Two conservative legal scholars argue that former Pres. Trump is barred from holding office. They point to Sec. 3 of the 14th Amendment which bars persons who “engaged in insurrection” from holding office in the U.S. government. That section of the 14th Amendment was aimed at former Confederates who might seek elected office. But, the wording is broad enough To apply to anyone who “engages in insurrection.”

The article, written by William Baude of the University ion Chicago Law School, long known as a conservative law school, and Michael Stokes Paulsen of the University of St. Thomas School of Law, will be published in the University of Pennsylvania Law Review. Both of the authors are members of the Federalist Society and consider themselves to be originalists.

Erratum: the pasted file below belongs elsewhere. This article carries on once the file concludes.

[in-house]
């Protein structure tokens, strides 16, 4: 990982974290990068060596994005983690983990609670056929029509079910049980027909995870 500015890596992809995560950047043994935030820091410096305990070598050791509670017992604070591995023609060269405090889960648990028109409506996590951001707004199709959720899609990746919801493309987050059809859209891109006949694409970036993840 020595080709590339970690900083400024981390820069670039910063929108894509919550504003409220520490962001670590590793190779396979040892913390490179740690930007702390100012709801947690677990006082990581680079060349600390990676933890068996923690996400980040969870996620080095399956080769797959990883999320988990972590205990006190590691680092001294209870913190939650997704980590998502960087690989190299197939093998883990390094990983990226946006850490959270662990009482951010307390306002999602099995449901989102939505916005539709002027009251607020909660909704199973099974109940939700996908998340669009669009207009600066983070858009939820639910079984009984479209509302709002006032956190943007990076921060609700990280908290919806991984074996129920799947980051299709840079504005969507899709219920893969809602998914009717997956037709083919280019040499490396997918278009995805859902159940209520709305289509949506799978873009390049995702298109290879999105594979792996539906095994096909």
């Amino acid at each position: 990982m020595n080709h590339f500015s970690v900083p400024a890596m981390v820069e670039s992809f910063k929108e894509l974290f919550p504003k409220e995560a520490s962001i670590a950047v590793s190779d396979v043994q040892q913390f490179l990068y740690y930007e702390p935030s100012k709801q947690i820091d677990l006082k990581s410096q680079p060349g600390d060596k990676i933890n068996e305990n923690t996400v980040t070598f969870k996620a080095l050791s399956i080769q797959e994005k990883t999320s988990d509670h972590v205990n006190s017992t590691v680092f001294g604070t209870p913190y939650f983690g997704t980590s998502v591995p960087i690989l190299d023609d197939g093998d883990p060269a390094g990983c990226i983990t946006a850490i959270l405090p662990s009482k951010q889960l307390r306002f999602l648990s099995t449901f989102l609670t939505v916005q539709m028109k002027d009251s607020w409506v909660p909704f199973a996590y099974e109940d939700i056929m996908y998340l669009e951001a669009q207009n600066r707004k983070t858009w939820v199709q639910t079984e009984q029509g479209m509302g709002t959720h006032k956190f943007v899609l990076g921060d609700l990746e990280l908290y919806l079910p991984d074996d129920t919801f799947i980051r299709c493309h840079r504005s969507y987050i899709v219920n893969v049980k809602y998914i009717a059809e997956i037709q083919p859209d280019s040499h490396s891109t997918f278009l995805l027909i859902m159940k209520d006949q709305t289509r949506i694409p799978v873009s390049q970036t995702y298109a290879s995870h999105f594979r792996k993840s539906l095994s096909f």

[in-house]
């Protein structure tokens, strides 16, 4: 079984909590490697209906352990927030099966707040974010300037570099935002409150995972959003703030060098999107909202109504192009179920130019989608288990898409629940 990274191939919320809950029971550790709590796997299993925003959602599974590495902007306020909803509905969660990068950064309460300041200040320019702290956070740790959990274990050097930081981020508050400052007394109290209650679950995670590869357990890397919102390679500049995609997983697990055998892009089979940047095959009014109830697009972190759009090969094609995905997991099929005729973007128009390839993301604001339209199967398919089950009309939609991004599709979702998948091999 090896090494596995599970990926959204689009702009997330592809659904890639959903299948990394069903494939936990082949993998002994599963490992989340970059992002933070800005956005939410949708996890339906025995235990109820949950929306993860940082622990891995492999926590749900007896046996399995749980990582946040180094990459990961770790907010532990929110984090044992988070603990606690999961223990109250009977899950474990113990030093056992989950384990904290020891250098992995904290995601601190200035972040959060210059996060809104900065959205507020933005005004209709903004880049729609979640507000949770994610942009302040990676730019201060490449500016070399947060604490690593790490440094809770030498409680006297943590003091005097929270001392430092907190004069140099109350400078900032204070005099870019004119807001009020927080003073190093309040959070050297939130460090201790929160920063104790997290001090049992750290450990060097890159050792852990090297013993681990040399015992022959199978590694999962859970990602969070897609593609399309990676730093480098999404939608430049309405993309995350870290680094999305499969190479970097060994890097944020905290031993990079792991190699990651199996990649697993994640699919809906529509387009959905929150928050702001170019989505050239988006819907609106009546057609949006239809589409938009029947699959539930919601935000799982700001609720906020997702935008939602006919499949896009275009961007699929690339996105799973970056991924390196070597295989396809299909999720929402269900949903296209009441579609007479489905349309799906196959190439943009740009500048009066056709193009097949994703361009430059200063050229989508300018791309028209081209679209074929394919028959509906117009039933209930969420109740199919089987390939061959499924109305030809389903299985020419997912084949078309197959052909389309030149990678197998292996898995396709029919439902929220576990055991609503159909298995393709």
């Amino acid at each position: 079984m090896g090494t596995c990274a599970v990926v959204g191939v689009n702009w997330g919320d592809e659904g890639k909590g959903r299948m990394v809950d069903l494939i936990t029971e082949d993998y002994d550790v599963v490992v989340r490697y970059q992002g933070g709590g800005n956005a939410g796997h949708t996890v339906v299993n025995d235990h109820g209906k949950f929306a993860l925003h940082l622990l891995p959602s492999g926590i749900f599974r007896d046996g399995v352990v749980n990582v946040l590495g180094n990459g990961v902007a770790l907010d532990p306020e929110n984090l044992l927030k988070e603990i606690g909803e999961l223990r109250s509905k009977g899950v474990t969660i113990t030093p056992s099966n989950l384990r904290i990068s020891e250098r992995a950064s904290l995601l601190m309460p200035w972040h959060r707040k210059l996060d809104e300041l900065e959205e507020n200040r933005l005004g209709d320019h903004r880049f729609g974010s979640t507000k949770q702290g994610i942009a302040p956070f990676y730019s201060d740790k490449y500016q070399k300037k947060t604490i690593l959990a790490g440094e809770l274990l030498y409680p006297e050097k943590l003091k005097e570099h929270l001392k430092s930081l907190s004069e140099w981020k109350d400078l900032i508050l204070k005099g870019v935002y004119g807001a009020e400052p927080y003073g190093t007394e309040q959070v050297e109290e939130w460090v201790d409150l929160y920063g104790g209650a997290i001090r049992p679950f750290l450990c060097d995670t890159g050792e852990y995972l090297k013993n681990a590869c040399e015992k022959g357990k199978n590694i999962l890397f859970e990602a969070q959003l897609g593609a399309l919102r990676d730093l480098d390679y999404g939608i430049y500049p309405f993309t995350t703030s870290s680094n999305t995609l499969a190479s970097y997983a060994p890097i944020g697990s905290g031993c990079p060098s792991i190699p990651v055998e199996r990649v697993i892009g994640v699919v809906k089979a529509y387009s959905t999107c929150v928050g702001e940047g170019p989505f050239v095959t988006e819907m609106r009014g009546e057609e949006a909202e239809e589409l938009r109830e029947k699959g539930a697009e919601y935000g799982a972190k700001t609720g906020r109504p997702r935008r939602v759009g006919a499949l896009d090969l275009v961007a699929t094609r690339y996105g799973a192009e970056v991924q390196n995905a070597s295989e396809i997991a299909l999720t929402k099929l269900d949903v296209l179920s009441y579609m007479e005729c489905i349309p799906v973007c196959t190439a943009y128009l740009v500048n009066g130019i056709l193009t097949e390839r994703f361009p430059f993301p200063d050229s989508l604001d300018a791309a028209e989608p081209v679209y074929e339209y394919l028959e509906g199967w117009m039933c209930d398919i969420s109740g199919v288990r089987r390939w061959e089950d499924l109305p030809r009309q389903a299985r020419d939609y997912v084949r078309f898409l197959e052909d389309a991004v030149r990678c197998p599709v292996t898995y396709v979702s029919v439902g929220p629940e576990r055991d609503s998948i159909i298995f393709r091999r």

The authors point to Trump’s exhortation on Jan. 6 that his followers “fight like hell,” his attempts to intimidate state officials regarding vote counting, Trump’s efforts to persuade state legislatures to overturn election results, his attempts to pressure Congress to reject votes, and his attempt to pressure Vice-Pres. Pence to reject legitimate vote counts. And, the professors note his indifference as the Jan. 6 riot unfolded.


The professors note that in 1872 and 1898, Congress specifically issued amnesty to former Confederate officials. That indicates Congress at the time viewed Sec. 3 ban as ongoing and effective. Because Sec. 3 of the 14th Amendment came after other amendments, it would supersede prior amendments such as the 1st Amendment and its free speech clause. We must note that the plain language of Sec. 3 is straight forward. The challenge will be to show that Trump’s actions and those of his conspirators amounted to engaging in “insurrection.”

See ABA Bar Journal report here.